When you quote a fee to a potential client, there are a few things that will happen.
- The client may agree to the price you quoted and hire you.
- You may never hear from the person again.
- They may come back with an objection.
On the face of it, an objection isn’t really a positive thing. You have considered the project and how much time and effort it will take, and you have quoted the potential client what you feel is a fair price for your work. Ideally, you want them to agree to your price without objecting to anything, but the fact that the client is making an objection means that they have already decided that you are a good fit for their project.
When you apply for a freelance writing gig that is advertised or you make a pitch to a potential client, the recipient has two questions to answer:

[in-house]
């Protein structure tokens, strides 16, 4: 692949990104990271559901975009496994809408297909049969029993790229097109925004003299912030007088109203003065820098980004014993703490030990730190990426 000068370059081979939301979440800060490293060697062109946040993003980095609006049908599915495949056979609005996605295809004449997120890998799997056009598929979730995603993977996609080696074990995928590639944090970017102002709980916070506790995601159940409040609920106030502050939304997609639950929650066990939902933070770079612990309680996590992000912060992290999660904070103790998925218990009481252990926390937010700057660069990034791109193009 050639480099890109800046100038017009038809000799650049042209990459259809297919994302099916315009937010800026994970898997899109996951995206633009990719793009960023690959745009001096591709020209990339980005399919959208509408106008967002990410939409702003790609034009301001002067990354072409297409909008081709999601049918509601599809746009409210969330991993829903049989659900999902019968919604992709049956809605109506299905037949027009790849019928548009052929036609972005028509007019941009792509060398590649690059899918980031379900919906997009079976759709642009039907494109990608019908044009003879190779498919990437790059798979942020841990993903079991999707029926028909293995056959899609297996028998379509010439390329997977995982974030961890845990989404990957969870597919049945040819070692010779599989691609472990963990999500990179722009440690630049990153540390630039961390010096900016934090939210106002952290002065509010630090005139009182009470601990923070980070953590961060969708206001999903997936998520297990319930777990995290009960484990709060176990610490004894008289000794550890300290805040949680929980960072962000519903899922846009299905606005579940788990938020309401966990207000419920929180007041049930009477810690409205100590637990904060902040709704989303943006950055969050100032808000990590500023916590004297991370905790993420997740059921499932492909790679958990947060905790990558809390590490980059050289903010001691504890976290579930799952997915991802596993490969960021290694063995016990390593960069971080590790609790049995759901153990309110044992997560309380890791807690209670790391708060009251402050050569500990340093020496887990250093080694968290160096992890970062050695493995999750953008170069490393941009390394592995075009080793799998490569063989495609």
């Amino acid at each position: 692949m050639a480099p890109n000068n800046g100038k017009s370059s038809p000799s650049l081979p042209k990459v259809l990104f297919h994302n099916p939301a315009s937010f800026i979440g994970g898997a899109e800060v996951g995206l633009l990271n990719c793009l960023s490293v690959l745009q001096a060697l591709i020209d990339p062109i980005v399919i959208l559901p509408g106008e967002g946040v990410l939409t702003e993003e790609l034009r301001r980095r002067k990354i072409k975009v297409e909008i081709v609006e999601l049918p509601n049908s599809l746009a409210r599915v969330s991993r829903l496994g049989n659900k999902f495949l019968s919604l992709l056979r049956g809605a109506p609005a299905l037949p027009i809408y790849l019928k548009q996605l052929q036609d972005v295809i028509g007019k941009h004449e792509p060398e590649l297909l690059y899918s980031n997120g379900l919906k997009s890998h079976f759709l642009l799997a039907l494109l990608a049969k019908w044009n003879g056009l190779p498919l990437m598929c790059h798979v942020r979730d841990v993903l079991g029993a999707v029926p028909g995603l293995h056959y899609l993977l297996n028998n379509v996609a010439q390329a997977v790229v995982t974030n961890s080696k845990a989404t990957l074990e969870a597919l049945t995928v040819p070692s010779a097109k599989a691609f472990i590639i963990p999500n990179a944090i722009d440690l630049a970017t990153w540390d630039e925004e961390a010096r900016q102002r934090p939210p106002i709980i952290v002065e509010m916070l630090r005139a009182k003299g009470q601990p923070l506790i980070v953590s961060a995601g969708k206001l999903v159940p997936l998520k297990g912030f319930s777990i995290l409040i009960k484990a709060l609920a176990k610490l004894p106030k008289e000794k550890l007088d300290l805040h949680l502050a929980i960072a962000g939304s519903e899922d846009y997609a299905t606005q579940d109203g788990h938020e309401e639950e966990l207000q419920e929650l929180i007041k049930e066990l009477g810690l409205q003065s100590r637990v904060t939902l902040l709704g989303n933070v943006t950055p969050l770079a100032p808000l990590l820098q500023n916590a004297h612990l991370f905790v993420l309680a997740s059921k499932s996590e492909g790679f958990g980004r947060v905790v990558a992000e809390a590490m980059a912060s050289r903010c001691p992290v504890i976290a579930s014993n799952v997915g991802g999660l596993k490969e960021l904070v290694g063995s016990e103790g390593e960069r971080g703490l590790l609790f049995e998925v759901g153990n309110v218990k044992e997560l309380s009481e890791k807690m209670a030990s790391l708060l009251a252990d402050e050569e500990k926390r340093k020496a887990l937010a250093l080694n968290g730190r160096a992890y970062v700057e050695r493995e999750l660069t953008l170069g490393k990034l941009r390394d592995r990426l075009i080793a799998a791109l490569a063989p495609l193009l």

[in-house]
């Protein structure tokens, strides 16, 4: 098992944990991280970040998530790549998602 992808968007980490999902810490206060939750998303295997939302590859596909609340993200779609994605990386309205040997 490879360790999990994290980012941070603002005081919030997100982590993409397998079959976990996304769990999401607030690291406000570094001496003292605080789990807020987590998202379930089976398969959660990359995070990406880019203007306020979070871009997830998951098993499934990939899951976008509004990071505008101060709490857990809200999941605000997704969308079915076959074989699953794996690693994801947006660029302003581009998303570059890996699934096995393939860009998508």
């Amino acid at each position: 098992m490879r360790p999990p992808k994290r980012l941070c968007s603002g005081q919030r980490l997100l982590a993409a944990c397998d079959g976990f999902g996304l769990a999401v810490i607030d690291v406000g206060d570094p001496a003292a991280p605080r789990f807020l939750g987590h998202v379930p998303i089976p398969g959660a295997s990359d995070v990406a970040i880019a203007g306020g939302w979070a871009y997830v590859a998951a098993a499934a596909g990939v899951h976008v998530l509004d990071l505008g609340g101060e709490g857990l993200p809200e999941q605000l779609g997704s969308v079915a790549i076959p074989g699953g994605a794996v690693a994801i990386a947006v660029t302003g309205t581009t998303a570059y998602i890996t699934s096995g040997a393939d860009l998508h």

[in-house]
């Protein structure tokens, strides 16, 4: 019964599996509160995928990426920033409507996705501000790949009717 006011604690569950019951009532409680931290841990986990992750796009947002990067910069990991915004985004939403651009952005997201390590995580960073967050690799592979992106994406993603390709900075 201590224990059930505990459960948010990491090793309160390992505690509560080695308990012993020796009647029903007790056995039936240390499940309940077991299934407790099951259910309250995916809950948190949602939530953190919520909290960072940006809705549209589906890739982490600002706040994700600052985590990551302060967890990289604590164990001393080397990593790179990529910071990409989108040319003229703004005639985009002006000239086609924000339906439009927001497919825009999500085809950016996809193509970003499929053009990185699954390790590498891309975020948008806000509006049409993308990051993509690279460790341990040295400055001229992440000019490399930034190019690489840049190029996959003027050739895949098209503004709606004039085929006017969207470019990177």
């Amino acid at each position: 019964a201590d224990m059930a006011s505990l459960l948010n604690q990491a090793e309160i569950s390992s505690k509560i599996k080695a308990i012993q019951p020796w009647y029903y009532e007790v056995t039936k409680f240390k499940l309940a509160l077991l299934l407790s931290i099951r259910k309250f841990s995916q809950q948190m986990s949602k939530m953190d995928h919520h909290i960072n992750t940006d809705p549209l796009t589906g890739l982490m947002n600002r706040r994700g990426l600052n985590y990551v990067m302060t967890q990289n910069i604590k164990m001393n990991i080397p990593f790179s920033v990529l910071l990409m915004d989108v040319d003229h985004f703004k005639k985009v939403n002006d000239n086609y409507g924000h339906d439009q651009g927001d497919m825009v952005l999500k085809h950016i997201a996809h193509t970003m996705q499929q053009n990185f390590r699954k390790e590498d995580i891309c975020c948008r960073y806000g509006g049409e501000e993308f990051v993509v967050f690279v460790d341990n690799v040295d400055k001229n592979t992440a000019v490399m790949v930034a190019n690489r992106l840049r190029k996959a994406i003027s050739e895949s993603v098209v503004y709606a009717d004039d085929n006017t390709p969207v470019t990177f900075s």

- Are you someone who can do the work?
- Will you do the work at a price they are willing to pay?
The first question is the most important one. If the client isn’t interested in having you do the work, it won’t matter what price you quote him or her. When they object to the price you have quoted, they are interested in hiring you as long as you can agree on the payment details.
What do you do to move things forward if a potential client objects to the price you have quoted?